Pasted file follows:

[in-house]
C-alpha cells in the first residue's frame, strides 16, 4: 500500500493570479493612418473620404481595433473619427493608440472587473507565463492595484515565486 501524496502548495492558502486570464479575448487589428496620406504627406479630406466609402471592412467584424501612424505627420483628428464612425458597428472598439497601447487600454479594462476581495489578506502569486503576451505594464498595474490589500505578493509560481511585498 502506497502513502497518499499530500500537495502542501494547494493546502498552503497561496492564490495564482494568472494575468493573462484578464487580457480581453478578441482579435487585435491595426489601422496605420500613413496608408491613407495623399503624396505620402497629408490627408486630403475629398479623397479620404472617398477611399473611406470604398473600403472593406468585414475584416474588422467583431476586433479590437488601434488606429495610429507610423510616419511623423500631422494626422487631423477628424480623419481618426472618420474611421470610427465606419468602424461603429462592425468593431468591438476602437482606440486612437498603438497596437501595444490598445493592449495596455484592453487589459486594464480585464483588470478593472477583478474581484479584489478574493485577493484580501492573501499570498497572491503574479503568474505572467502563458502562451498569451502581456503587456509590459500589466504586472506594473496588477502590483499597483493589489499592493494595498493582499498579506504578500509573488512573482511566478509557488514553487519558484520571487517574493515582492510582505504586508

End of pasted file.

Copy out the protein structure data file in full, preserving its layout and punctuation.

[in-house]
C-alpha cells in the first residue's frame, strides 16, 4: 500500500493570479493612418473620404481595433473619427493608440472587473507565463492595484515565486 501524496502548495492558502486570464479575448487589428496620406504627406479630406466609402471592412467584424501612424505627420483628428464612425458597428472598439497601447487600454479594462476581495489578506502569486503576451505594464498595474490589500505578493509560481511585498 502506497502513502497518499499530500500537495502542501494547494493546502498552503497561496492564490495564482494568472494575468493573462484578464487580457480581453478578441482579435487585435491595426489601422496605420500613413496608408491613407495623399503624396505620402497629408490627408486630403475629398479623397479620404472617398477611399473611406470604398473600403472593406468585414475584416474588422467583431476586433479590437488601434488606429495610429507610423510616419511623423500631422494626422487631423477628424480623419481618426472618420474611421470610427465606419468602424461603429462592425468593431468591438476602437482606440486612437498603438497596437501595444490598445493592449495596455484592453487589459486594464480585464483588470478593472477583478474581484479584489478574493485577493484580501492573501499570498497572491503574479503568474505572467502563458502562451498569451502581456503587456509590459500589466504586472506594473496588477502590483499597483493589489499592493494595498493582499498579506504578500509573488512573482511566478509557488514553487519558484520571487517574493515582492510582505504586508